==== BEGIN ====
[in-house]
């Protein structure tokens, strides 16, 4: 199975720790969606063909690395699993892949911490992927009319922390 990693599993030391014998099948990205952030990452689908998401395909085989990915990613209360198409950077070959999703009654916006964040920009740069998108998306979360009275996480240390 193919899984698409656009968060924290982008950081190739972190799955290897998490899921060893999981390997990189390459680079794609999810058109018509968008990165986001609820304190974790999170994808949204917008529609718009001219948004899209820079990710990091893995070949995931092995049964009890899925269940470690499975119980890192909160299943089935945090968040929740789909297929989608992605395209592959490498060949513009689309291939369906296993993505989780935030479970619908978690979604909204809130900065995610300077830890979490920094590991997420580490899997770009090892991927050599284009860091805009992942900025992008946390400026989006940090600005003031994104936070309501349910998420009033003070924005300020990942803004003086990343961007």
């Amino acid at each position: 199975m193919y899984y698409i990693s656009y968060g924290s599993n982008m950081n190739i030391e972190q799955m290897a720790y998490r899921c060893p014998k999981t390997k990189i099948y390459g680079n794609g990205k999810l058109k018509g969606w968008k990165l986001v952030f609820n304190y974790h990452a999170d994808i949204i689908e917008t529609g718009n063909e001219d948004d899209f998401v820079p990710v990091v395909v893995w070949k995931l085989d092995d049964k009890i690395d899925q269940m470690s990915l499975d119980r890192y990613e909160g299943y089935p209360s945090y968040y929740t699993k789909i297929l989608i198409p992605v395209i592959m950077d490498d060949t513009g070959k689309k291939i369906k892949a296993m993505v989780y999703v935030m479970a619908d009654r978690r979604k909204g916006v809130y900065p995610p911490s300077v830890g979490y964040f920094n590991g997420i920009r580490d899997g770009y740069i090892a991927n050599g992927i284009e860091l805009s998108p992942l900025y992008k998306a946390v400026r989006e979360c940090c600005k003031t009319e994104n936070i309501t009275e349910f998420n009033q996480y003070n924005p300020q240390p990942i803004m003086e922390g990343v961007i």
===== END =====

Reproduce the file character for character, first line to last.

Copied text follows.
[in-house]
């Protein structure tokens, strides 16, 4: 199975720790969606063909690395699993892949911490992927009319922390 990693599993030391014998099948990205952030990452689908998401395909085989990915990613209360198409950077070959999703009654916006964040920009740069998108998306979360009275996480240390 193919899984698409656009968060924290982008950081190739972190799955290897998490899921060893999981390997990189390459680079794609999810058109018509968008990165986001609820304190974790999170994808949204917008529609718009001219948004899209820079990710990091893995070949995931092995049964009890899925269940470690499975119980890192909160299943089935945090968040929740789909297929989608992605395209592959490498060949513009689309291939369906296993993505989780935030479970619908978690979604909204809130900065995610300077830890979490920094590991997420580490899997770009090892991927050599284009860091805009992942900025992008946390400026989006940090600005003031994104936070309501349910998420009033003070924005300020990942803004003086990343961007």
């Amino acid at each position: 199975m193919y899984y698409i990693s656009y968060g924290s599993n982008m950081n190739i030391e972190q799955m290897a720790y998490r899921c060893p014998k999981t390997k990189i099948y390459g680079n794609g990205k999810l058109k018509g969606w968008k990165l986001v952030f609820n304190y974790h990452a999170d994808i949204i689908e917008t529609g718009n063909e001219d948004d899209f998401v820079p990710v990091v395909v893995w070949k995931l085989d092995d049964k009890i690395d899925q269940m470690s990915l499975d119980r890192y990613e909160g299943y089935p209360s945090y968040y929740t699993k789909i297929l989608i198409p992605v395209i592959m950077d490498d060949t513009g070959k689309k291939i369906k892949a296993m993505v989780y999703v935030m479970a619908d009654r978690r979604k909204g916006v809130y900065p995610p911490s300077v830890g979490y964040f920094n590991g997420i920009r580490d899997g770009y740069i090892a991927n050599g992927i284009e860091l805009s998108p992942l900025y992008k998306a946390v400026r989006e979360c940090c600005k003031t009319e994104n936070i309501t009275e349910f998420n009033q996480y003070n924005p300020q240390p990942i803004m003086e922390g990343v961007i």